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Mediocrity Seeks Its Level in the American League West

September 6, 1987

Undated (AP) _ Nothing really matters in the American League West until September. That’s when one team gets hot and decides to win the division.

This year is no different. There will be a pennant race - that’s what happens when mediocrity seek and finds its own level.

Minnesota, trying for its first division championship since 1970, leads going into the final month and Oakland, California and Kansas City are all within 5 1-2 games.

None of those teams is outstanding. Any of them could win it - Texas and Seattle are even on the fringe. By all rights, the AL West winner should get wiped out in the playoffs, but that never seems to happen.

Twins executive vice president Andy MacPhail says, ″we have the best team.″ It depends on which Minnesota club he’s talking about.

At the Metrodome, the Twins have the best record in baseball. Kirby Puckett (.329, 21 home runs, 77 runs batted in) is the prototype player for that bubble ballpark, combining speed with line-drive power.

On the road, the Twins are plain bad at 26-43. Fortunately for them, they play 18 of their final 30 games at home, although they finish the season with six games on the road.

Even with a 4.81 ERA that ranks among the highest in the majors, the Twins have managed to win when it counts. They are 10-3 against second-place Oakland, the biggest reason the Athletics are two games behind.

And, with teams resuming intra-division play Monday and remaining that way for the rest of the season, Minnesota could be in good shape. The Twins are 35-25 against West clubs, the best such record for western teams.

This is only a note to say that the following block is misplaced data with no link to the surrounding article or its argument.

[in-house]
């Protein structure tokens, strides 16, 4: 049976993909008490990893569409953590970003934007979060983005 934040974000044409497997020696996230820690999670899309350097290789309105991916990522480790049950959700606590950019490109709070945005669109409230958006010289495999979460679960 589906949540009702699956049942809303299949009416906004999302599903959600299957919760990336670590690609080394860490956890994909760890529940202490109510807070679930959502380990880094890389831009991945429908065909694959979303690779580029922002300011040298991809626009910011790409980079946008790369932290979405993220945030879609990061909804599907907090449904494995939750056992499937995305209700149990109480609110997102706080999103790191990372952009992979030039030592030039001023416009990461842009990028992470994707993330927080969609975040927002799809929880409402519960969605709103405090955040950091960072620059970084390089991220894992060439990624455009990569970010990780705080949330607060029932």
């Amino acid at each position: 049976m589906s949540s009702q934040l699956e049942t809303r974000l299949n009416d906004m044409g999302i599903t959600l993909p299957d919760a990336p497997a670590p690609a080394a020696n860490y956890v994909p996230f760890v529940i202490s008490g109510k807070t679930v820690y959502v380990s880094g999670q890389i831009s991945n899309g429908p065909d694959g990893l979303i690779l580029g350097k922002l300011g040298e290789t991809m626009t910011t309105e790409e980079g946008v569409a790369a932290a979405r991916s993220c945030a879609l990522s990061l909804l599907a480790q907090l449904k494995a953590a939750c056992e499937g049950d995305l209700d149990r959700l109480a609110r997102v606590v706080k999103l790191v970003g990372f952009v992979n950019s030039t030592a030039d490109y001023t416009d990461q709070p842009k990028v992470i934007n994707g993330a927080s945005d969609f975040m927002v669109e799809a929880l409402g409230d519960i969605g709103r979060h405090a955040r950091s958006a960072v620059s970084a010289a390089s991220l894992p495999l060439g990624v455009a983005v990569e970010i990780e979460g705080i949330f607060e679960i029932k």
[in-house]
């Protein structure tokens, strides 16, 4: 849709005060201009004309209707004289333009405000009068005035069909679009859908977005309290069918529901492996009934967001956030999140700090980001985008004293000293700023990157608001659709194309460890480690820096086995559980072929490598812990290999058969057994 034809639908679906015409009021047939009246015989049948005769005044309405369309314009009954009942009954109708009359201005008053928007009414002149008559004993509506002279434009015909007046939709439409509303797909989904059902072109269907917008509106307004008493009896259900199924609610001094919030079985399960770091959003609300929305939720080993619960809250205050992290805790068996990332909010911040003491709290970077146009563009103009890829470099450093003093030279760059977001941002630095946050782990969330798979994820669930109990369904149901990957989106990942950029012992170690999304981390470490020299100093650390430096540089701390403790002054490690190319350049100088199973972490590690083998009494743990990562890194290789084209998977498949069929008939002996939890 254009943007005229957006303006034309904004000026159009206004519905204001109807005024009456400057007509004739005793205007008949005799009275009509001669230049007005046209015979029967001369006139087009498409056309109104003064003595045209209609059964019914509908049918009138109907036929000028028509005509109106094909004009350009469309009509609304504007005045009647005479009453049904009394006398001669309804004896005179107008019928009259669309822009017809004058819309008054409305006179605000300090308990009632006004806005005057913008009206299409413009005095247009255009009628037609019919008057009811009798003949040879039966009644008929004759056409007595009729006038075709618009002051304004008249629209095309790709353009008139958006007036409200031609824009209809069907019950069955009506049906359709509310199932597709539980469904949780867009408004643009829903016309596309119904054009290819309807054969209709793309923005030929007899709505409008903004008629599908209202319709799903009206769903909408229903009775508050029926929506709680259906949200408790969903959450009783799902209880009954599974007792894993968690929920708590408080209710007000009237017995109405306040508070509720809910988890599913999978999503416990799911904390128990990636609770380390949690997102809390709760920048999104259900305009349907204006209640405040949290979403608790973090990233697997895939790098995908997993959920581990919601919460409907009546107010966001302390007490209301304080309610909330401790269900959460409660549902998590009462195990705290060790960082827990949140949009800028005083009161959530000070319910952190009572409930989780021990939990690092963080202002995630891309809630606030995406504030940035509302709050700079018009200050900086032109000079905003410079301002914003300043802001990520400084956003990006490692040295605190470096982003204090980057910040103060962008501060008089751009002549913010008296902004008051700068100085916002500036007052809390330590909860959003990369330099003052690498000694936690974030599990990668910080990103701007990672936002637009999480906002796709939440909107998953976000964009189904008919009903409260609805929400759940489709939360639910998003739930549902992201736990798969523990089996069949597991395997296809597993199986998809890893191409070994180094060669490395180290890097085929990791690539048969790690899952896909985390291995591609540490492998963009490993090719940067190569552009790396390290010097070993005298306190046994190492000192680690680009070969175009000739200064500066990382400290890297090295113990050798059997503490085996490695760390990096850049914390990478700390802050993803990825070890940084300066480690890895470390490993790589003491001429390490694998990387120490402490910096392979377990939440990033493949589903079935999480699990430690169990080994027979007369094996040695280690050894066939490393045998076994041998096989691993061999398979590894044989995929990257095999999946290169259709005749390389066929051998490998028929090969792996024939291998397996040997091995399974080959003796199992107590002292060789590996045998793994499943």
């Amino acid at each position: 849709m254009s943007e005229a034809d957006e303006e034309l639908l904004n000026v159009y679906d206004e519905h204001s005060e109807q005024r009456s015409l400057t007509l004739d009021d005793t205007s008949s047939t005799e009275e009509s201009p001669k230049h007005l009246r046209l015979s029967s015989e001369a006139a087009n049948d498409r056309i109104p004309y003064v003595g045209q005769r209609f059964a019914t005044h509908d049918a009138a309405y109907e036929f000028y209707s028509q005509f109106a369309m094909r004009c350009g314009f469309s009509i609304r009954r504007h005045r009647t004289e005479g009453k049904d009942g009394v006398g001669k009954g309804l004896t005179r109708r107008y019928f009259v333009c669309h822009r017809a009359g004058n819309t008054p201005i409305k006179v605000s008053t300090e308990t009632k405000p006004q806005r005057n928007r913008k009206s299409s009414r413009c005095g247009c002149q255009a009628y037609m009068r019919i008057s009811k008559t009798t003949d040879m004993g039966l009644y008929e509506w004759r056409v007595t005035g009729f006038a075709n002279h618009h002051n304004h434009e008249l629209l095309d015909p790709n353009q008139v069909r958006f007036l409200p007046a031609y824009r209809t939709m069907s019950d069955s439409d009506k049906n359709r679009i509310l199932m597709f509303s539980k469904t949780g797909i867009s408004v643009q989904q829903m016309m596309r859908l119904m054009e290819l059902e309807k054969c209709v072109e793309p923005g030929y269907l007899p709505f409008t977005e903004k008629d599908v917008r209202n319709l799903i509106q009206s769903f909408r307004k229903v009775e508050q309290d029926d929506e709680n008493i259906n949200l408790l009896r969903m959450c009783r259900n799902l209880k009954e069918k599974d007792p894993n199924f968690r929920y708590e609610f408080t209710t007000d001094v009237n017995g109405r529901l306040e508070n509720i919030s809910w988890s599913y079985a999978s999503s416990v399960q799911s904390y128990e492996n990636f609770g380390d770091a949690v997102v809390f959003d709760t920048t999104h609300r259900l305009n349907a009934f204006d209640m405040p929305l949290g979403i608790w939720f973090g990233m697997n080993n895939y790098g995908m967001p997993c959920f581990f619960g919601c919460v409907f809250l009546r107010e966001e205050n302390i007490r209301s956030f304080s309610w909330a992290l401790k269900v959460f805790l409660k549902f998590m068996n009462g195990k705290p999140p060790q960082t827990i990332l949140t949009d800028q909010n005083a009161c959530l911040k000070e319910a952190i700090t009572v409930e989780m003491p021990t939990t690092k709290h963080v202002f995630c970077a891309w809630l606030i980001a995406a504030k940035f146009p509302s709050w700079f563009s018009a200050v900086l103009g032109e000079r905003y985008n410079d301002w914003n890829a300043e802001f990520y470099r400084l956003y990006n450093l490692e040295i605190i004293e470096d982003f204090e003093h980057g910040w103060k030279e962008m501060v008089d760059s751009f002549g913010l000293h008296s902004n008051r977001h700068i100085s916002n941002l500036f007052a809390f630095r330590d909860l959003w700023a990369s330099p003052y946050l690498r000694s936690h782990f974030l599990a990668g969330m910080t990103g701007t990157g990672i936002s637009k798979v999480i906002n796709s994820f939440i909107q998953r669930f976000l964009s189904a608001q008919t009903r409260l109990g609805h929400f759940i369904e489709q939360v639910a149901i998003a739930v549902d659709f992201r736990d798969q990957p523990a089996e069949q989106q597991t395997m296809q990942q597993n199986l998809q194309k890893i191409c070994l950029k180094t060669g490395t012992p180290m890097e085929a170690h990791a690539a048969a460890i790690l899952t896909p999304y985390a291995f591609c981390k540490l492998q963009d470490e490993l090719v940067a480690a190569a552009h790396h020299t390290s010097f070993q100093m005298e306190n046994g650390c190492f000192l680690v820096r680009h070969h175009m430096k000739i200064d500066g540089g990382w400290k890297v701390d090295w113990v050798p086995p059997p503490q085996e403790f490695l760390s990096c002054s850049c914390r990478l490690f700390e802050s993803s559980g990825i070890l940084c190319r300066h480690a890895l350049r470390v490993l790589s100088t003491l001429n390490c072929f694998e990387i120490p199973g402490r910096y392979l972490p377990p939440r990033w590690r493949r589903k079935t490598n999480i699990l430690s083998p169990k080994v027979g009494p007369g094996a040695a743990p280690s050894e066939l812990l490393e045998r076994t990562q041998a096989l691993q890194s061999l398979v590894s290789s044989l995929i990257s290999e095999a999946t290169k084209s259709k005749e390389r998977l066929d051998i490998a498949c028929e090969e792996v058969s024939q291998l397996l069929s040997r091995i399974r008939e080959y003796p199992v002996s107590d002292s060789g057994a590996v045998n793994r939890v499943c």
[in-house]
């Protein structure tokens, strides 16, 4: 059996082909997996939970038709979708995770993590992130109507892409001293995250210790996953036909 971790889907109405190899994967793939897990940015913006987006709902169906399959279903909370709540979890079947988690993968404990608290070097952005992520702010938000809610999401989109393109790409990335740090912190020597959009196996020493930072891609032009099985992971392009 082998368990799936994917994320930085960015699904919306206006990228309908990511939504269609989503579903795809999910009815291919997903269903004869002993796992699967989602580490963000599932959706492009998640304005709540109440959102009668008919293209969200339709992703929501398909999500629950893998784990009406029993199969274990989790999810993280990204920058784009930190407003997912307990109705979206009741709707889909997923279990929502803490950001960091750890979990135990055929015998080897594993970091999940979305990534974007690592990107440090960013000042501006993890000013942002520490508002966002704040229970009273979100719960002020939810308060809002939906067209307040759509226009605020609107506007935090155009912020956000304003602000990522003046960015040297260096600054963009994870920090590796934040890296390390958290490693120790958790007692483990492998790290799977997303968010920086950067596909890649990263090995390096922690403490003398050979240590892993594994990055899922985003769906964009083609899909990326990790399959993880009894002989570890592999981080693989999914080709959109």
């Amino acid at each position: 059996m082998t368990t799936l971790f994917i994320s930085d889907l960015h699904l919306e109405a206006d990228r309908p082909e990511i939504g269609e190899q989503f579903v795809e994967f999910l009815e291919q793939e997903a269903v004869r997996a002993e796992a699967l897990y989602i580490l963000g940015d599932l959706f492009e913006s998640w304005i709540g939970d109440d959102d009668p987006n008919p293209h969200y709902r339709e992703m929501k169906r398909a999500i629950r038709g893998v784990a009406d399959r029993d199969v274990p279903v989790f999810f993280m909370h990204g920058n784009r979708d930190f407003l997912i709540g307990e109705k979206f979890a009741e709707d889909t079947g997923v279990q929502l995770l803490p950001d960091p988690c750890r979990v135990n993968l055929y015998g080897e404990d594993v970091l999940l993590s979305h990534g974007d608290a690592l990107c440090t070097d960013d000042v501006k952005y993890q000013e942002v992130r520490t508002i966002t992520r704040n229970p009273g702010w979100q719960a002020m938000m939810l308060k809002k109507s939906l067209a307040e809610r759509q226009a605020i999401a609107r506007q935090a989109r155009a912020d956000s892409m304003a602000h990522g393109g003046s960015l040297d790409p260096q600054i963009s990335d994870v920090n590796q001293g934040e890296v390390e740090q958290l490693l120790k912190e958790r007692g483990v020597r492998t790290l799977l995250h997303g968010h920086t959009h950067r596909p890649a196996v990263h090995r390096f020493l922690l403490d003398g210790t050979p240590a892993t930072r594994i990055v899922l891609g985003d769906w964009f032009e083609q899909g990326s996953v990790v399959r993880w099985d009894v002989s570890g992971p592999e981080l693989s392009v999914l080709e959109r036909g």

In August, the Twins got designated hitter Don Baylor from Boston and Steve Carlton from Cleveland. Carlton went 1-4, was dropped from the starting rotation, sent to the minors and is ineligible for postseason play. How much Baylor (.239) will help remains to be seen.

″Of all the deals that have been made over the last couple of days, the one I regret the most is Don Baylor going to Minnesota,″ California Manager Gene Mauch said. ″As much for his presence as for his ability.″

The Angels, 4 1-2 games back, helped themselves by getting second baseman Johnny Ray from Pittsburgh. Ray went 9-for-19 for the Angels in his first week.

California plays 12 of its final 25 games at Anaheim Stadium. That maybe good - the Angels are 33-36 at home and 33-32 on the road.

Mauch and the Angels are still seeking their first World Series trip. They will never get closer than last season, when they came within one strike of beating Boston in the playoffs. This time, they should have Wally Joyner (.289, 27 HR, 99 RBI) healthy.

Oakland is two games behind Minnesota and hopes the addition of Rick Honeycutt and Storm Davis can breathe life into a starting rotation that has consisted of Dave Stewart, 18-9, and whoever was healthy.

The Athletics might be in the wrong division. Somehow, they are 43-32 against the powerful AL East but just 25-33 versus the weaker West. Mark McGwire (rookie record 40 HR) and Jose Canseco hit well against everybody, each with 96 RBI. Reggie Jackson (.209, 15 HR, 40 RBI) is hoping for one final chance at the postseason, but the Athletics will have to carry ″Mr. October.″

Kansas City remains the strangest team in baseball. On paper, their rotation of Bret Saberhagen, Charlie Leibrandt, Danny Jackson and Mark Gubicza is the best in baseball, and George Brett, Danny Tartabull and Kevin Seitzer highlight a potent offense.

Instead, the Royals just limp along. They have been shut out 16 times this season, Bo Jackson was on the bench thinking about football they don’t have a catcher.

Saberhagen, 14-2 at the All-Star break, is 2-6 since then. Kansas City’s 3.92 ERA is second to Toronto in the league, but it doesn’t matter if the team can’t score and can’t protect leads. The Royals have scored 100 fewer runs than Minnesota.

New Manager John Wathan pledged to get Dan Quisenberry (eight saves) into more games and then the Royals traded for reliever Gene Garber.

The youth programs in Seattle and Texas are still developing. The Mariners have played well at times while the Rangers have been a disappointment.

Who knows what the Chicago White Sox are doing? They remain a bad team in a bad division.

End Adv For Weekend Editions Sept. 5-6

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